15. Rain shadow and the climate change that accompanies it
Rain shadow is when vapor condenses and precipitates on the windward side of a mountain range a dry region. Is formed on the downside of the range forming a desert to the far right.
16. What causes hurricanes to grow and be sustained
If hurricanes encounters additional warm, evaporating water as it moves, more heat is added, wind increases, and the hurricane grows in strength and size
17. What states compose "tornado alley"
in the central and eastern parts of the U.S
18. What is the Gulf Stream
A western boundary current, they are warm, and flow from the equator towards high latitudes and polar regions. Brings waters heated from the tropics to the North atlantic, helping warm the region
19. What is the Thermohaline conveyor
A deep-water current that takes deep water on a long journey. Is driven by variations in density caused by differences in temp and salinity.
20. What causes droughts
A persistent weather pattern or change in ocean currents can cause an unusual shift in wind direction. can be caused by weather pattern that are a typical for an area
21. Explain trough, crest, wave height, wave length, wavebase
• trough- the lowest part of the wave
• crest- highest part of the wave
• wave height- the vertical distance between the two
• wavelength- the horizontal distance between two adjacent crests in a set of waves
• wavebase- wher the wave ceases to have any effect, about half the wavelength
22. What shoreline features can be used to interpret the movement direction of longshore currents
Current flowing along the coast, a lonshore current, transports sediment parallel to the coast
23. What is a wave cut platform
continued erosion at sea level can bevel off bedrock forming a flat wave-cut platform. may be covered by water at high tide but fully exposed at low-tide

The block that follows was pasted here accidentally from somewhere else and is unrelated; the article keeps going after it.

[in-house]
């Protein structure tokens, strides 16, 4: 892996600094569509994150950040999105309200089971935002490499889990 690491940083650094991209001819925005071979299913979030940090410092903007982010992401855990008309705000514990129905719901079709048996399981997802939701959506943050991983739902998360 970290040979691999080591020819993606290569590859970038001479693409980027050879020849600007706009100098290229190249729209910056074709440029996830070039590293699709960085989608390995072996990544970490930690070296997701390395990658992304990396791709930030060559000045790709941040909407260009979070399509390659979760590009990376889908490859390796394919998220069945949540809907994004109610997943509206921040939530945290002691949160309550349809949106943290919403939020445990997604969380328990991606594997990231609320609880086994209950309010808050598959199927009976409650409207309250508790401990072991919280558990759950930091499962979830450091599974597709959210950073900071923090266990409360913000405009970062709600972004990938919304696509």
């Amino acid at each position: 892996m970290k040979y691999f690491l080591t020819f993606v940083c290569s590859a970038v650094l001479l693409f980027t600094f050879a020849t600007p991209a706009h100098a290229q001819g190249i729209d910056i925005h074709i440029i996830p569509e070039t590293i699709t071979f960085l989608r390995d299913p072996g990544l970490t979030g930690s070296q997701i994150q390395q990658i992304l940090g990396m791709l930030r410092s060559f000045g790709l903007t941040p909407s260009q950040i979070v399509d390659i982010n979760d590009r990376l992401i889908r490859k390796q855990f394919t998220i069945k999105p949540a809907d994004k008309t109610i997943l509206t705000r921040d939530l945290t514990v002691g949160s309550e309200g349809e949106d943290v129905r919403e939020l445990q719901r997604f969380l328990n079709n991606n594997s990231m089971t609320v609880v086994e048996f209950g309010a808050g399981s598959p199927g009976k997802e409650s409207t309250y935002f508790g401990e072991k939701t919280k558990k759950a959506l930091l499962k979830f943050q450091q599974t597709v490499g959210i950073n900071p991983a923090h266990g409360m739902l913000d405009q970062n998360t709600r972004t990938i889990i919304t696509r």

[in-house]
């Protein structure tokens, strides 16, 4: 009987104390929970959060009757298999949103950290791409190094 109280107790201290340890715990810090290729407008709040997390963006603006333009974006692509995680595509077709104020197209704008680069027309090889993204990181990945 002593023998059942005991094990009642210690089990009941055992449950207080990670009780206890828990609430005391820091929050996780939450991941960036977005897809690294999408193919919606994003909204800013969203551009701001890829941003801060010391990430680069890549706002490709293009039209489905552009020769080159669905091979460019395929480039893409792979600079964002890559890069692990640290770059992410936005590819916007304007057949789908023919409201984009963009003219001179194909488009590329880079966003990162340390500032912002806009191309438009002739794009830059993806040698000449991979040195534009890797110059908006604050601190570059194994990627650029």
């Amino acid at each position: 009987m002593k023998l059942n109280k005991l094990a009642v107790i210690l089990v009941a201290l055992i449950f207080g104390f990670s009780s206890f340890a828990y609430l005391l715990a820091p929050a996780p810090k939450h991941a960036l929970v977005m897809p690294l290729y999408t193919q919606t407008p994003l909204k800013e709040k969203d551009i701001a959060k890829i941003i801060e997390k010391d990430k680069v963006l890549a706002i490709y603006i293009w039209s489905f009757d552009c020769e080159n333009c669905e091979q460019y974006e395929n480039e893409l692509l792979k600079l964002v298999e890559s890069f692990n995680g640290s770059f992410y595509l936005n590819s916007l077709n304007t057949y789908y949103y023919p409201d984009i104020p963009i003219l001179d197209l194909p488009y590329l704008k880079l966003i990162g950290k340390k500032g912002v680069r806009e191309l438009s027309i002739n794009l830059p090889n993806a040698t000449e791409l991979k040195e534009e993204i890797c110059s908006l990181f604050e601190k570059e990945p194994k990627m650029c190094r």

24. What causes oceans to be salty
most of the oceans salts are derived from weathering and th dissolution of rocks on the land
25. What common rock is easily dissolved by water and weak acids
Limestone
26. What is the angle of repose
the steepest angle at which a pile of unconsolidated grains remai stable. This angle is controlled by frictional contact between grains
27. Where in the U.S are you most likely to experience a landslide
highest near steep mountains such as in colorado, the apps, and other mountain areas that have weak, heavily weathered materials
28. Where is most of Earths fresh water stored
most is in ice and snow or in groundwater below the surface with a smaller amount in lakes, wetlands, and rivers. Glaciers have nearly 69%, groundwater has 30%
29. Hydrologic Cycle
is the circulation of water fro one part of this water system to another, is driven by energy from the Sun. beg.- end. Evaporation, condensation, precipitation, sublimation, infiltration, groundwater flow, transpiration, surface runoff.
30. What kind of sediment likely has the highest porosity
• Porosity is the proportion of the volume of rock that is open space.
• Well rounded and well sorted sediment has higher porosity than angular or poorly sorted sediment because round grains do not fit together as tightly
31. What kind of sediment has lowest permeability
permeabililty is a measure of the ability of a material to transmit a fluid. Materials with low permeability usually have low porosity. Clay particles such as Shale and similar rocks have very low or perhaps no permeability
 Author: Hf0212 ID: 19706 Card Set: Geology Updated: 2010-05-18 04:52:30 Tags: FINAL Folders: Description: FINAL Show Answers: